Does the Wind Chill Factor Really Mean Anything?

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If you love cold winter weather, you have plenty to celebrate in most parts of the U.S. as temperatures dip low and wind chills dip deeper.

But, wait: Some people say that wind chills don’t mean anything. Wrote Bob Collins of Minnesota Public Radio (where, let’s be honest, it gets cold) last month:

For most people, the wind chill factor serves one purpose: To provide people with ammunition to use when an out-of-state friend — in this case the East Coast — complains about the 2 feet of snow that just fell, or the house that fell into the ocean because of the strong winds. “Oh yeah,” we’ll say, “the wind chill here is minus 70.” It requires us to disrespect the awesome awfulness of 25-below-zero weather in calm winds.

To back up his point, Collins cited Daniel Engber’s analysis in Slate, which exposed the flaws in the calculations. “Rather than trying to patch up wind chill’s inconsistencies, we should just dump it altogether,” Engber wrote.

But not so fast. Collins also mentioned a Q&A by Ethan Trex on Mental Floss, which said:

While the methodology concerning wind chill calculations is still being debated in some quarters, that doesn’t mean that the measurements are altogether useless. Remember, the basic concept behind wind chill is that stronger winds will cause exposed skin to cool more quickly. The faster skin cools, the faster frostbite can set in. As wind chills drop south of minus 50 or so, the onset of frostbite can take as little as five minutes, so it’s worth keeping an eye on the wind chill even if the notion of your skin “feeling like” a certain temperature may be a bit misleading.

So without getting too technical, what should you do to protect yourself? Basically, bundle up to avoid frostbite, even when the wind chill is nowhere close to the 50 below mentioned by Trex. If you can, stay inside, and if you must go out, limit the amount of exposed skin.

Want more? Don’t miss this reader-friendly chart from The Weather Channel that will help you decipher some of the science.

What is your take on wind chill? Do you consider it important or agree it’s best for bragging rights? Tell us your thoughts below or on our Facebook page.

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Comments & discussion

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  • Tom

    While I look first at actual air temp, I think wind chill can be helpful in deciding exactly which coat/layers would be best at keeping wind out and how much skin I need to cover. We’ve all heard someone say (or said ourselves), “that’s a biting wind.” I also helps me precautions around the house – for example in my 1840s home the pipes are generally safe until the air temp drops below 0 but we’ve had some pipes starting to freeze when air temp is in single digits coupled with high winds that penetrate the small cracks I haven’t yet found. Of course in August with temps in the muggy 90s I want all the “wind chill” I can get!

  • Yak Yak Yak

    Does the wind-chill factor mean anything? Heaven’s sakes! In plenty of places warmer than MN, wind chill is a VITAL consideration when venturing outdoors in the winter. As for “bragging rights,” I expect the loss of a hand or foot to frostbite will quickly curb one’s enthusiasm for bragging. The wind-chill “factor” may be hard to quantify consistently but it is a very real phenomenon. I certainly hope no one will give Mr. Engber’s suggestion that wind-chill estimation be discarded in favor of “looking out the window,” or “sticking a hand outside for a moment,” undue weight. We ignore wind chill at our extreme peril!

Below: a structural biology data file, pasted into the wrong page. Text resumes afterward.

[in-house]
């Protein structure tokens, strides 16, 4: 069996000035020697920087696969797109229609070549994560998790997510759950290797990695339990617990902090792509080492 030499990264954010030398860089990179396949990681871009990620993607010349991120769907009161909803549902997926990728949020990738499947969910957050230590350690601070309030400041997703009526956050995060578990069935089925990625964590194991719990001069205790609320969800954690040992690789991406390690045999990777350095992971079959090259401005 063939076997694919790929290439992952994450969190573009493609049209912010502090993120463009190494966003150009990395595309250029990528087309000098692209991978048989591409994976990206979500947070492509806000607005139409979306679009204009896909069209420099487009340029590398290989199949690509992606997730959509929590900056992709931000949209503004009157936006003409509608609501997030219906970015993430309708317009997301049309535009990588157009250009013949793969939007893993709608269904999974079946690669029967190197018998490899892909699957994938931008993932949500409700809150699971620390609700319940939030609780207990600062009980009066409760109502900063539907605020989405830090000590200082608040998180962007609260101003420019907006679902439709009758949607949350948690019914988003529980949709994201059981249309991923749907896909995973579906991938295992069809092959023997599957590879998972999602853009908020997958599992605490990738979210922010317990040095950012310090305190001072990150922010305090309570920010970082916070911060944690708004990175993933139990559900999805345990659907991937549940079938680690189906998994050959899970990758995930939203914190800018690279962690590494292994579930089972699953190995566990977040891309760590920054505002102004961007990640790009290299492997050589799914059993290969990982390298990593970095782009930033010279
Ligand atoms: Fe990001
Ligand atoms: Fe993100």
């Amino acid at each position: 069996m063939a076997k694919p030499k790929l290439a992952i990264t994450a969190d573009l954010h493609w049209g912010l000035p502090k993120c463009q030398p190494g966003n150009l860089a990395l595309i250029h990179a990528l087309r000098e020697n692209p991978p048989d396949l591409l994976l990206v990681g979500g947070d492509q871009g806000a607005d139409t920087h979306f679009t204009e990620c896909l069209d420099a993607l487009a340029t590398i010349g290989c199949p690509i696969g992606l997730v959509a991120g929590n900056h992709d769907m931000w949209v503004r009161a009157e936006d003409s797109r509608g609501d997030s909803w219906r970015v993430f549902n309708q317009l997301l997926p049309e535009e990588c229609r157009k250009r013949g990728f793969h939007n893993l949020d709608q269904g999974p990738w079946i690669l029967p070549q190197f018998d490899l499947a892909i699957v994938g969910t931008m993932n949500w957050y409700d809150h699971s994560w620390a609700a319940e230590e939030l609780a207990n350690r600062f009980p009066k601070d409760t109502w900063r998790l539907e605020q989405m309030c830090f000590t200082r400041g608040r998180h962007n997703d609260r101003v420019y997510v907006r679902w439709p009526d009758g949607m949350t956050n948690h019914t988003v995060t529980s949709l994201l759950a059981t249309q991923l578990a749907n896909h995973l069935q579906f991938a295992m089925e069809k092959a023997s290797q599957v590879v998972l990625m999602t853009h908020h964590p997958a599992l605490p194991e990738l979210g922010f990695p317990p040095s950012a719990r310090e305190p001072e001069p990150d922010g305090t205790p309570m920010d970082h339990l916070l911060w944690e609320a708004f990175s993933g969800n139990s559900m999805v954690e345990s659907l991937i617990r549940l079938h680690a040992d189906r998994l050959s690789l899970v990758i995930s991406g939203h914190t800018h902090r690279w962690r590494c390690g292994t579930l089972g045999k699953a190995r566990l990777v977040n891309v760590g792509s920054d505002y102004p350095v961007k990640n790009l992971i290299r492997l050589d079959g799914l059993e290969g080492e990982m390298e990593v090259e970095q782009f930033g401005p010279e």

• ponce

    I live in Michigan and there is another aspect of wind chill. Not only will wind more quickly cool exposed skin, it also cools the exterior surface of your house more quickly, resulting in higher heating costs.

  • http://citizenhal.com/ Hal Brown

    I hate the weather forecast with the WCF given as a definitive. Of course the wind makes a huge difference in what we feel as cold. And of course what I feel is going to be different than what someone else feels.
    My house may be better insulated than another house; it won’t cool as fast.
    Better to tell me the actual temperature and the wind speed than this pseudo-science.

  • Wardner Randolph

    Most people like being victims and the nutty windchill calculation suits them fine. The forecasters like it too because they prefer reporting on extremes and records. It should also be noted that the calculation is derived from the highest gusts predicted for that day and not some MUCH lower average. Does anyone think a skier a factors in the windchill prior to starting a 30-50 mph run down a mountain? Of course not. Just tell me the temperature and I will check to see if the branches in the trees are moving. I’ll bring enough clothes to add or remove when I feel the need. Generally speaking, in New England, the unusually cold weather for any particular month is rarely accompanied with high wind speeds. One more thing. Do we need to worry about our dogs when they stick their heads out the window of our cars/trucks when doing 70 mph? Nah, they don’t care about wind chill either.

  • Gars

    In physics class it was called convective cooling. Journalism majors should take a college level physics class so as to not have to ask such questions. Radiant and conduction are the other two methods of energy transfer.